9. OFF TOPIC. Let the coach argue about the call that just occurred, but if he tries to go back to another argument earlier on, stop him right there.

10. RULE BOOK. As soon as a coach crosses the foul line with a rule book in hand, intent to show you up, eject him.

11. DRAWING LINE. Upset with your strike call, the batter draws a line in the dirt where he thought the pitch was. You eject him.

12. WON'T LEAVE. Once you've told a coach/player the discussion is done and he still won't leave, he's looking for an ejection.

13. MOTHER. A catch-all guideline. Anytime a player says or does something to you that you wouldn't want your mother to see or hear, consider ejecting the offender.




7.10 Any runner shall be called out, on appeal, when-

7.10(d) He fails to touch home base and makes no attempt to return to that base, and home base is tagged. Any appeal under this rule must be made before the next pitch, or any play or attempted play.
If the violation occurs during a play which ends a half inning, the appeal must be made before the defensive team leaves the field.
An appeal is not to be interpreted as a play or an attempted play.

Successive appeals may not be made on a runner at the same base.

If the defensive team on its first appeal errs, a request for a second appeal on the same runner at the same base shall not be allowed by the umpire.
(Intended meaning of the word "err" is that the defensive team in making an appeal threw the ball out of play. For example, if the pitcher threw to first base to appeal and threw the ball into the stands, no second appeal would be allowed.) Appeal plays may require an umpire to recognize an apparent "fourth out."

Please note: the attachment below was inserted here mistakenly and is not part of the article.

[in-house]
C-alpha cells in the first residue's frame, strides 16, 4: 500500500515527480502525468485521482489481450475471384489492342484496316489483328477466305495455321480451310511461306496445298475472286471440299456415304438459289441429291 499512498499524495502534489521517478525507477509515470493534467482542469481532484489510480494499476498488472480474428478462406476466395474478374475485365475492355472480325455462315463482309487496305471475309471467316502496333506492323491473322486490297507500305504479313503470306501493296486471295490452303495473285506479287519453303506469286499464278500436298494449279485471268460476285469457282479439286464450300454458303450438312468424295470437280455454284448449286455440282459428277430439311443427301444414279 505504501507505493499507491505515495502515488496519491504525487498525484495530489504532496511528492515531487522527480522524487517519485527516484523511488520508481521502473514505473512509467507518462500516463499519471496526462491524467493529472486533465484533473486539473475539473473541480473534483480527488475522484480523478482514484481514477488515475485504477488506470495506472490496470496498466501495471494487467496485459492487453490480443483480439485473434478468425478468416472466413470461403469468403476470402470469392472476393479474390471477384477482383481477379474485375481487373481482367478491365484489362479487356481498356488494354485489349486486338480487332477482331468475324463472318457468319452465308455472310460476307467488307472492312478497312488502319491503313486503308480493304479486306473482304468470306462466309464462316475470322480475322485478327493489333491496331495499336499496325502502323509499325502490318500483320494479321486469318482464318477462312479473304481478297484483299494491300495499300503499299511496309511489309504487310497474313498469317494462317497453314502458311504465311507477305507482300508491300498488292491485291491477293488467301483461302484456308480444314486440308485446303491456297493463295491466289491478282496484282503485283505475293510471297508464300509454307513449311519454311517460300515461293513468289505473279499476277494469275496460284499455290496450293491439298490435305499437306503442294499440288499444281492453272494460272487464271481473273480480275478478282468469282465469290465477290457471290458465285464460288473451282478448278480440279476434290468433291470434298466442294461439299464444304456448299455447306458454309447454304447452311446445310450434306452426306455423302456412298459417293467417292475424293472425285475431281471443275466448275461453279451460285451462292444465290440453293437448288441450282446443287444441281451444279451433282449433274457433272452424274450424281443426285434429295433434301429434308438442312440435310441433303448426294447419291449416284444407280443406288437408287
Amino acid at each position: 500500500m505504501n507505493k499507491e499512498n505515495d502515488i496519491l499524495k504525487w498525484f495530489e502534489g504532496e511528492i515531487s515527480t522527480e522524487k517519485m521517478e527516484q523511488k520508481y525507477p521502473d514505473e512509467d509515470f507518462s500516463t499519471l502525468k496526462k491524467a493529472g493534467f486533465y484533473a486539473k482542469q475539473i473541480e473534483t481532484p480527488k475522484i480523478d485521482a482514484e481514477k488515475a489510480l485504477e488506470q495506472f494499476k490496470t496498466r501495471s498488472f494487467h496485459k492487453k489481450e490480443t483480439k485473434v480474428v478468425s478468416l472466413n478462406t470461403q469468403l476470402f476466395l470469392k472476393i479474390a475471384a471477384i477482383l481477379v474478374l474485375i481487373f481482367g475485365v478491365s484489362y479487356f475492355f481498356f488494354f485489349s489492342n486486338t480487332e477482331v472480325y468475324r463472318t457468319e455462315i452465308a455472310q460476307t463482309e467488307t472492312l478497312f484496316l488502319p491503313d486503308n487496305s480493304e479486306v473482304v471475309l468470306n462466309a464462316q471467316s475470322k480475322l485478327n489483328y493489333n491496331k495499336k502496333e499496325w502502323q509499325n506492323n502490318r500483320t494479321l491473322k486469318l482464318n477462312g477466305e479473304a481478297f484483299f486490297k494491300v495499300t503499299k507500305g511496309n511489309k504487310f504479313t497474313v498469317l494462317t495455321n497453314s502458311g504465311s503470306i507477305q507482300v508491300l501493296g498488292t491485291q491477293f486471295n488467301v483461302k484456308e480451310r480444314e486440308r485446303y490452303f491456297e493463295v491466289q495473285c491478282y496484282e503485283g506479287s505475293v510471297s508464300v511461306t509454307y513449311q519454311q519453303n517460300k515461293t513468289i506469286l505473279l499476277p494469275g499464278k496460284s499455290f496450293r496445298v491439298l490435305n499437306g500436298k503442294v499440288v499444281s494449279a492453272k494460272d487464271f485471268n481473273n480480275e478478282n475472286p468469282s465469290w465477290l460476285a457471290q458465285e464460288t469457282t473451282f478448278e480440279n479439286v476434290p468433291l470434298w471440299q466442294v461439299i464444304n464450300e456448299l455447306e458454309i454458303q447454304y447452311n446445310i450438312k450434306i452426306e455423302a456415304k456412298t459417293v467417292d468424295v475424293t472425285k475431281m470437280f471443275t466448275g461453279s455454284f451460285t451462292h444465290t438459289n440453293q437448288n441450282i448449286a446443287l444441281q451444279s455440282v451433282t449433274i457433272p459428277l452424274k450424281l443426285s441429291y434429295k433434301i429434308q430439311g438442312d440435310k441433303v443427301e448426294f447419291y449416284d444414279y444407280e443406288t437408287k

If the third out is made during a play in which an appeal play is sustained on another runner, the appeal play decision takes precedence in determining the out.

If there is more than one appeal during a play that ends a half inning, the defense may elect to take the out that gives it the advantage. For the purpose of this rule, the defensive team has "left the field" when the pitcher and all infielders have left fair territory on their way to the bench or clubhouse. If two runners arrive at home base about the same time and the first runner misses home plate but a second runner legally touches the plate, the runner is tagged out on his attempt to come back and touch the base or is called out, on appeal, then he shall be considered as having been put out before the second runner scored and being the third out. Second runner's run shall not count, as provided in Rule 7.12. If a pitcher balks when making an appeal, such act shall be a play. An appeal should be clearly intended as an appeal, either by a verbal request by the player or an act that unmistakably indicates an appeal to the umpire. A player, inadvertently stepping on the base with a ball in his hand, would not constitute an appeal. Time is not out when an appeal is being made.



Little League Baseball has received numerous inquiries from its volunteers and media regarding the safety of non-wood bats.


Recent innovations in metal alloys have allowed a reduction in the weight of some models of bats, while allowing the bats to remain in conformity with the length and diameter guidelines in the various divisions of Little League Baseball and Softball. Some volunteers and those in the media have raised questions about whether the weight of the bats used in Little League games should be limited, relative to the length.

Non-wood bats were first developed, partly through research by Little League, as a safer and more cost-effective alternative to wooden bats. Non-wood bats were first used in Little League in 1971, and have almost completely replaced wood bats in all divisions of play. Wood bats, which can break in half if not used properly, are now widely used only in professional baseball.